Inside the DOI’s Embarrassing Ethics Fight on Twitter


Earlier this week, the Department of the Interior released a campaign video it put together for President Trump. It is a federal crime for government employees or agencies to participate in political campaigns in an official capacity, according to the Hatch Act. When Twitter users pointed this out, the department’s deputy press secretary responded in a measured, mature way that demonstrated the level of respect he and his colleagues have for the American people:

As a recap, the Department of the Interior is run by David Bernhardt, a former oil lobbyist who, as a personal hobby, has conducted a two-decade-long war on the polar bear species. He’s continued to work in the interest of his lobbying clients while in office, prompting ethics investigations that began on the fourth day of his tenure. Those came after the former secretary of the interior, Ryan Zinke, was forced to resign due to multiple ongoing corruption scandals. Bernhardt was Zinke’s deputy. Those investigations into Bernhardt have gone nowhere, becuase they’re overseen by the department’s corrupt solicitor, Daniel Jorjani, a lawyer for the Koch brothers who has been blocking the release of virtually all DOI records to the public. I could go on, but you get the idea.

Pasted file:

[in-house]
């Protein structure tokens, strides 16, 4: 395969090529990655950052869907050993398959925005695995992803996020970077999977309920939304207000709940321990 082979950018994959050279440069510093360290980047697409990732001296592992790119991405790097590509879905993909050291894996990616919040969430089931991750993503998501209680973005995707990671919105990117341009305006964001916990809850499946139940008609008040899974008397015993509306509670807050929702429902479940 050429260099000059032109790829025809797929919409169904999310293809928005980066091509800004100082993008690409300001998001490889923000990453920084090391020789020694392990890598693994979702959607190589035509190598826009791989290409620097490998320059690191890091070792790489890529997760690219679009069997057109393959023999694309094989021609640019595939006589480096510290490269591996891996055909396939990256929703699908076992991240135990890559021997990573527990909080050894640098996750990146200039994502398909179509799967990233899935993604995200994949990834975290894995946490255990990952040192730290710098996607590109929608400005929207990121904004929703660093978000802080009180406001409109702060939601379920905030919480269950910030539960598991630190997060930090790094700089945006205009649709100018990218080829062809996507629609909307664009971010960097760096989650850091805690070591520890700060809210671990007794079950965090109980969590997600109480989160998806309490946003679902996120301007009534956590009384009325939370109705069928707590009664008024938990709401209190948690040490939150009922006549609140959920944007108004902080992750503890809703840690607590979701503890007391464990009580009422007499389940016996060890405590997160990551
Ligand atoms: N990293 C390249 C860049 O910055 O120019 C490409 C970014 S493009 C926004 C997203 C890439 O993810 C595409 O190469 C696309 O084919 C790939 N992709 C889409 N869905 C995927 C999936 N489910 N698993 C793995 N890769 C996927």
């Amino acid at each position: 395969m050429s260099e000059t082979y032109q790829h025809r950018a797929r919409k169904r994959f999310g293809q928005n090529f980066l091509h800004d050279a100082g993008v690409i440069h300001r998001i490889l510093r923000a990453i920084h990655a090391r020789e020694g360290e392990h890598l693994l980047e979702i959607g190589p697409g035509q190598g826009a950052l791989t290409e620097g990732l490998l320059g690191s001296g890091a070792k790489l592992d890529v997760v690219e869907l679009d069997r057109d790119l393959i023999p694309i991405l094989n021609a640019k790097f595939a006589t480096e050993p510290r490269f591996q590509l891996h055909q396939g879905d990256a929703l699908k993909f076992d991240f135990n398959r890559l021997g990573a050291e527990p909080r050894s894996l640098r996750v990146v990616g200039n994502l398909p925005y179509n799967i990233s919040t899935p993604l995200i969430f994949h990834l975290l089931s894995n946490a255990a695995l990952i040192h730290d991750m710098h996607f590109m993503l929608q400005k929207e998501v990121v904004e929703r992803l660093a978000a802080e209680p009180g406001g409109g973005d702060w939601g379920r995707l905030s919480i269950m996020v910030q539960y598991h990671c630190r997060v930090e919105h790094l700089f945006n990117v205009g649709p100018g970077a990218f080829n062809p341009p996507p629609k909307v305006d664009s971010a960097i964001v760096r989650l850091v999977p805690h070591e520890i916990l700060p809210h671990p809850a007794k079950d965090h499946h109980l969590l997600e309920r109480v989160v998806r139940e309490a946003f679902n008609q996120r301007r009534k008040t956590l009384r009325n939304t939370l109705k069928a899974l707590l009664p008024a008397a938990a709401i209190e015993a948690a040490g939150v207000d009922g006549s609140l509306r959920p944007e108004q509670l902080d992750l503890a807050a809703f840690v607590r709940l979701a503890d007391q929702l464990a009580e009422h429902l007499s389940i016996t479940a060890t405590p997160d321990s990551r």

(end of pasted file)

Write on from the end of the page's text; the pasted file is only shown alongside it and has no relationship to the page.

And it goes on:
As Tim Fullerton notes, the deputy press secretary’s response has drawn a lot of attention. It also ended up highlighting a tweet from investigative journalist Adam Federman. 

As Aaron Weiss, a public lands advocate, points out, this looks like a violation of the Hatch Act all on its own. This could provide more evidence in a possible criminal investigation into corrupt practices at the department, or lead to its own charges. 

In short, this is a pretty good lesson in how social media works for the DOI press team. For more trolling, tune in to the entire thread.

Support Outside Online

Our mission to inspire readers to get outside has never been more critical. In recent years, Outside Online has reported on groundbreaking research linking time in nature to improved mental and physical health, and we’ve kept you informed about the unprecedented threats to America’s public lands. Our rigorous coverage helps spark important debates about wellness and travel and adventure, and it provides readers an accessible gateway to new outdoor passions. Time outside is essential—and we can help you make the most of it. Making a financial contribution to Outside Online only takes a few minutes and will ensure we can continue supplying the trailblazing, informative journalism that readers like you depend on. We hope you’ll support us. Thank you.

Contribute to Outside

Filed To:
PoliticsIndefinitely Wild

Lead Illustration: Wes Siler





Source link

Leave a Reply

Your email address will not be published. Required fields are marked *